One common question I am asked is how constraints are implemented in an Anchor modeled database. Temporality make constraints less straightforward than in static tables. With unitemporal history the constraint needs to hold for every possible time slice in the database given every point in changing time (tc). If concurrency and bitemporal history is used, they need to hold for every possible time slice for every positor given every point in bitemporal time (p, tp, tc). The good thing is that a slice behaves just like a static database. It is a snapshot of what the information looked like at that point.
Implementing this using a CHECK constraint would be quite cumbersome. Even if you can limit the points of time that needs to be checked to those actually used in the database they quickly grow to a large number. The better way is to do the checking with an AFTER INSERT trigger. At insert time, it is possible to check only against those slices that are affected by the insert.
Below is a script that generates a unique constraint for the stage name in our example model. Note that time slice checking is done by applying the point-in-time perspective of the affected anchor. This “template” for constraints can of course be extended to include more complex rules, such that two performances cannot be held on the same stage on the same date, found further down in the same script.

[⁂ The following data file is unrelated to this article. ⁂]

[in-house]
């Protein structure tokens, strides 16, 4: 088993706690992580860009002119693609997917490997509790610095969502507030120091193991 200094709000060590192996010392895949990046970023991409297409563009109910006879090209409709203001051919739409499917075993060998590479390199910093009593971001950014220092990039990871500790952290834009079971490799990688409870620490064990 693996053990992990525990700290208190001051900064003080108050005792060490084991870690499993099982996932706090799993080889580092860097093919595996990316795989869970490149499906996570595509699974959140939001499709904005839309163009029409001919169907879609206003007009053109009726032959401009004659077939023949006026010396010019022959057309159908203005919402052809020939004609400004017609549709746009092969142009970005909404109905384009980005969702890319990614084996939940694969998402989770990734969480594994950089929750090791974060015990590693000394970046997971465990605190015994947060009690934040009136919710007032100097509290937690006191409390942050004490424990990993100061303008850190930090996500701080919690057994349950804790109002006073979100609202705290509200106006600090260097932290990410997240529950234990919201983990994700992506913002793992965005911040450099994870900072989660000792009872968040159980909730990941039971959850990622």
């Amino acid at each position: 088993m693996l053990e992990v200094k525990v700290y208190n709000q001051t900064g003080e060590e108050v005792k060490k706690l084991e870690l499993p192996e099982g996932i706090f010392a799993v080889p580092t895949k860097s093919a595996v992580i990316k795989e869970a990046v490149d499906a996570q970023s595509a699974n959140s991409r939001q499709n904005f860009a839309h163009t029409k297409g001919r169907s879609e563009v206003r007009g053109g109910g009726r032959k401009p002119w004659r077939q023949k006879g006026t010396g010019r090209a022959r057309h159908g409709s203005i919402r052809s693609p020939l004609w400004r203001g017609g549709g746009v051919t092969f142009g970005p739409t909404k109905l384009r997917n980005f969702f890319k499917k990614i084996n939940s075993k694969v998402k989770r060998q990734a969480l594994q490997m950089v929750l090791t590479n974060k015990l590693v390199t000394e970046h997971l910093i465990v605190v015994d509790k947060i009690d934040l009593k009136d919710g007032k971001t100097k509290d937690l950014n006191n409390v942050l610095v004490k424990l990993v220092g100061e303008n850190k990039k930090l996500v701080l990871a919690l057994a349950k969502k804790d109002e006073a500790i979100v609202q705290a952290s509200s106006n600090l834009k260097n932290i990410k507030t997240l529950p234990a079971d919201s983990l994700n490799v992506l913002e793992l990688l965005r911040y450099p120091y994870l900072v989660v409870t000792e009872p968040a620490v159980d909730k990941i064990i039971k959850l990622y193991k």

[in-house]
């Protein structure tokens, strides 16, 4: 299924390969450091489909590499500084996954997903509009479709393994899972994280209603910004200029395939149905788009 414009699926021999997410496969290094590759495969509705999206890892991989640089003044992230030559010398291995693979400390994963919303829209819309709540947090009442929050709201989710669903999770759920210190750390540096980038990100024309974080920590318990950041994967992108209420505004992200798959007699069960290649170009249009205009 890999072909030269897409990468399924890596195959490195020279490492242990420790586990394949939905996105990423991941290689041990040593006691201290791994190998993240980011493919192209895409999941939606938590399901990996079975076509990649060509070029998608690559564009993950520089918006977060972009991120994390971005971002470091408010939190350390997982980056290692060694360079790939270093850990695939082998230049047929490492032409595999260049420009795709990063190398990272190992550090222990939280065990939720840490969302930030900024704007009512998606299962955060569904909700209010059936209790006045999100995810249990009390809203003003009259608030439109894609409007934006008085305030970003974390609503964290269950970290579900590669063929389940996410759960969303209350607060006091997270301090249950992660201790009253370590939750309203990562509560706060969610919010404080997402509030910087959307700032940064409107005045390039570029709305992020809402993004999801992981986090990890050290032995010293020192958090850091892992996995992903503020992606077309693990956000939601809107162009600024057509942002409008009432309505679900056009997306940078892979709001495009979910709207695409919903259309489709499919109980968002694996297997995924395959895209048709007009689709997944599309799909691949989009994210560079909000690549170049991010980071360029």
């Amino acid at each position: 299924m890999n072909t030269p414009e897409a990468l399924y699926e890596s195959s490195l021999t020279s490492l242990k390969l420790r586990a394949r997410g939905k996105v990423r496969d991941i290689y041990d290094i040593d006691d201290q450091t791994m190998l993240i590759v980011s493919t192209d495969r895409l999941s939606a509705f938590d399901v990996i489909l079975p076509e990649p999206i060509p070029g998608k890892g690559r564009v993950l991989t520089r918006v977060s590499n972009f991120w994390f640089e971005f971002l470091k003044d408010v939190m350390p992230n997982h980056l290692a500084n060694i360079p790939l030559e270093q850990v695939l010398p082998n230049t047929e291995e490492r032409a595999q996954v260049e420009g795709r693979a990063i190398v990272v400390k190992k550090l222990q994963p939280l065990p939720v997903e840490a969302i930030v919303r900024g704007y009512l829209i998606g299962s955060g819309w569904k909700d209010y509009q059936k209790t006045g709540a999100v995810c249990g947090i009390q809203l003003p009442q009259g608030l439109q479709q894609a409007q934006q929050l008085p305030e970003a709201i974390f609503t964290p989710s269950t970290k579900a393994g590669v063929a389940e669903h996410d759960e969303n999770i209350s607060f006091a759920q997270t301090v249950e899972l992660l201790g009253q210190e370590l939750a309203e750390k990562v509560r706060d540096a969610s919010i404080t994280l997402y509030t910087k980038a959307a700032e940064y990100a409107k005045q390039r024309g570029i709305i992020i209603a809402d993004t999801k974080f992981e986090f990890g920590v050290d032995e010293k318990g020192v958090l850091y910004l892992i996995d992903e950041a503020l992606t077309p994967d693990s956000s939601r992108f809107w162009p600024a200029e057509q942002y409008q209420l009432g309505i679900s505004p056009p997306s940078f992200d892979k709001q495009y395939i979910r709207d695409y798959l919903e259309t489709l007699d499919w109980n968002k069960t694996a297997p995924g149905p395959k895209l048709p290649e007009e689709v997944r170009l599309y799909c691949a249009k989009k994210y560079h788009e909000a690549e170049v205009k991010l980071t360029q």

Note that in the case of the performance date constraint, we do not have to take time into account, since none of the involved constructs are historized. However, there is one additional important consideration. Since the trigger joins the tie, the tie is expected to have its rows populated before the attributes. In other words, for the trigger to detect duplicates, the loading order must be:
- Generate the desired number of identities in the performance anchor.
- Populate the tie by connecting these identities to the associated stages.
- Populate the attributes on the performance anchor.
If the loading order cannot be guaranteed, a similar constraint must be placed on the tie. In that case, attributes will pass through its trigger if loaded first, since join with the tie “truncates” the result set, but the trigger on the tie will fail because of duplicates. A larger transaction containing the two steps would then still roll back to what the database looked like before the insert.
We are proud to announce the release of version 0.98 of the modeling tool. This version has been in the making for over one year, and is already used in production for a number of data warehouses and system databases. The graphical interface, while retaining the look and feel, has been completely rewritten in animated SVG, which has improved performance and usability over the old canvas implementation. This step was necessary in order to make it easier to extend the tool graphically. The test version, now at 0.99, will make use of this in order to add support for visualising natural keys. A number of changes have also been made to the triggers, utilising nested triggers in order to reduce the size of a single trigger. Remember to disable triggers before doing inserts directly into attribute tables when you use ETL tools, rather than the triggers on the latest view.
The test version has already been given a number of fixes, primarily to align it with the current research in Anchor modeling. Among these are decisiveness, which controls whether a positor may hold multiple beliefs at a given point in bitemporal time, or if only a single belief is possible (which is the default behaviour).